Kia Cee'd review
The Kia Cee'd has a range of talents that make it strong enough to rival the Ford Focus and VW Golf
Kia’s march on mainstream rivals like the VW Golf, Ford Focus and Vauxhall Astra continues apace. In terms of driving enjoyment, the new Cee'd is still some way off the pace of the dynamic brilliance of the Golf and Focus. But the Korean car maker has created a stylish and spacious small family car that’s well built, easy to drive and even easier to live with. For once, though, this is a Kia Cee’d that is about more than just a seven-year warranty – it has the quality and desirability to really appeal among such strong rivals. There will soon be a rakish three-door model added to the range along with a performance version using the same 1.6-litre turbocharged engine from the Hyundai Veloster Turbo.
Our choice: Cee’d 1.6 CRDi 2 ISG 5dr
In a conservative market, the Kia Cee’d stands out. From its oversized ‘Tiger’ grille to those large headlamps that swoop around the sides of the car, it’s more striking than the conservative Volkswagen Golf or Ford Focus. The high-rising waistline is not unlike the Vauxhall Astra's, while the tidy back-end features protruding rear lights that wouldn’t look out of place on an Alfa Romeo. The styling inside is just as impressive: from the easy-to-read dials to the simple air-con controls, it blends good looks, high quality and excellent usability. However the more expensive high-spec '3' models are significantly better trimmed than the basic entry-level versions.
The Cee’d is not a fun car to drive. The steering is overly light and doesn’t improve if you go for a model with ‘Flex Steer’ with its Sport, Comfort and Normal modes. The nose feels heavy when you go into tight corners and you’re constantly adjusting your steering line, both in the bends on straight roads, too. All four engines are satisfactory, but no more, while both ride and steering feel very relaxed and indirect. Only the comparatively thirsty 1.6-litre petrol manages 0-60mph in less than 10 seconds, which is disappointing for such a modern family hatch. Still it is fairly relaxing to drive and would cope with long distance journeys easily thanks to its hushed cabin and comfortable, wallowy ride.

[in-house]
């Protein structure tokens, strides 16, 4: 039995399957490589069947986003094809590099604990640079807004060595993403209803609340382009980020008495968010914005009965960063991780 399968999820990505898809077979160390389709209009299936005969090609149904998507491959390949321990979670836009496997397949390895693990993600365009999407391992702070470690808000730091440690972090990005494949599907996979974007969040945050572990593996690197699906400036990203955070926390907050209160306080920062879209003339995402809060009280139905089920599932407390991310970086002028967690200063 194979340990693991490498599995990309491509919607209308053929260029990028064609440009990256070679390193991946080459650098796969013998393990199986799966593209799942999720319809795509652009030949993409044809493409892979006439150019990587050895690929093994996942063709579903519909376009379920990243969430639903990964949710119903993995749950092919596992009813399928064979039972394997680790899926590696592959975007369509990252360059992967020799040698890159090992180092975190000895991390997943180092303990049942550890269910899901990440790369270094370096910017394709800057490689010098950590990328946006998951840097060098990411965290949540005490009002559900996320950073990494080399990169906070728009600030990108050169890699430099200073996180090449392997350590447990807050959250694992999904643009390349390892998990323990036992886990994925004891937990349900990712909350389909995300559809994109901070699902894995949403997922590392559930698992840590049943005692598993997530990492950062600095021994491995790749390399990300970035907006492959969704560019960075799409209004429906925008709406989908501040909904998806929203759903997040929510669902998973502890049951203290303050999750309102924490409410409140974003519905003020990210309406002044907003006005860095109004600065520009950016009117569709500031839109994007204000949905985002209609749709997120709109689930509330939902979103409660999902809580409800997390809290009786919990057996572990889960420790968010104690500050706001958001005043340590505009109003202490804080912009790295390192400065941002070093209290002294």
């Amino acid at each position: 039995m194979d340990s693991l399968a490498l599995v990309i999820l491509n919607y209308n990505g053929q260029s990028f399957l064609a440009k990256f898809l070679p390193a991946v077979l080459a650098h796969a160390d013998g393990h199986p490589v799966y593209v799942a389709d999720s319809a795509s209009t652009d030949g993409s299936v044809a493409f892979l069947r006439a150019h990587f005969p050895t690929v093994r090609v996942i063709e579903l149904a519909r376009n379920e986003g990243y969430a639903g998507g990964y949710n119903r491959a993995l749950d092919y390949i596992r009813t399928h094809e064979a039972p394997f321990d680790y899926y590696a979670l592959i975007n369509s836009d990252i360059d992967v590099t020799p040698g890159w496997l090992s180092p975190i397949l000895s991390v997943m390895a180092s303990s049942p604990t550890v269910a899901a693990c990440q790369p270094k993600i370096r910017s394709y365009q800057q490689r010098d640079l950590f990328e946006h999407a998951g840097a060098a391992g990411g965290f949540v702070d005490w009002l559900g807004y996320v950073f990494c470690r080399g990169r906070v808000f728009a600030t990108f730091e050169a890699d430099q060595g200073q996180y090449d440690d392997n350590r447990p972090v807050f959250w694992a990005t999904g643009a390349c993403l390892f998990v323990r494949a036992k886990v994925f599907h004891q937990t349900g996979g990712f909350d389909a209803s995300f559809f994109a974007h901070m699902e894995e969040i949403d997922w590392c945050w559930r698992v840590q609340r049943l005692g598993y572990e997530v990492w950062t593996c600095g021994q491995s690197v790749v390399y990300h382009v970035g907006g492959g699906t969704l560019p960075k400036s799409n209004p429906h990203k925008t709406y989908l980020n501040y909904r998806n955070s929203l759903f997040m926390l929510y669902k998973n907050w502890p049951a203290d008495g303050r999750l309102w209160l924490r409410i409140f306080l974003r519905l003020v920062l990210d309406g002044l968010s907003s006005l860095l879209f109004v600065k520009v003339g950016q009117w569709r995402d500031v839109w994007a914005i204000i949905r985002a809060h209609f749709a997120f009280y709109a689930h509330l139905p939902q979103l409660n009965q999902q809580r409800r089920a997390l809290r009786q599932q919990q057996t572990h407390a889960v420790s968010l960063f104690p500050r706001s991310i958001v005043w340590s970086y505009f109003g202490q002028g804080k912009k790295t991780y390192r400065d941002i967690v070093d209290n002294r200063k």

The old model gained a full five stars in the Euro NCAP crash tests, and with six airbags as standard, the new model scored just as highly in all areas tested. Kia has also further developed its anti-skid systems, while safety kit such as lane departure warning is available. Kia’s strong showing in our Driver Power surveys over the years mean your car should remain pretty much trouble free, while dealers are rated reasonably well. And just in case anything should go wrong, there’s the reassurance of Kia’s famous industry-leading seven-year warranty.
The Kia Cee’d is a seriously spacious small family car. Its rear legroom and headroom is particularly impressive, with full-sized adults being able to sit comfortably behind a six foot driver. There’s decent shoulder room and the boot is one of the biggest in the class, too. At 380 litres, it’s 64 litres bigger than a Ford Focus, and that rises to 1,318 litres if you fold the rear seats down. They’re easy to fold perfectly flat, too, and there are plenty of places for water bottles, mobile phones and other bits and pieces dotted around the cabin.
Our pick of the range is the larger 1.6 CRDi Ecodynamics diesel, which actually outperforms the 1.4 CRDi both in terms of performance and economy. It'll manage 76mpg and just 100g/km - making the smaller unit largely pointless, especially when you consider the tiny price premium commanded by the 1.6 CRDi. That said, although your fuel bills won’t be massive, they’ll be no better than if you were running a VW Golf BlueMotion or Ford Focus EcoBoost. If you want an automatic, you can either get a six-speed auto with the 1.6 CRDi in '2' trim, or go for the thirstier and dirtier 1.6 GDI petrol. It's worth noting that Kia offers a comprehensive seven-year warranty to shield you from any unexpected bills, while servicing won’t dent the finances too much, either.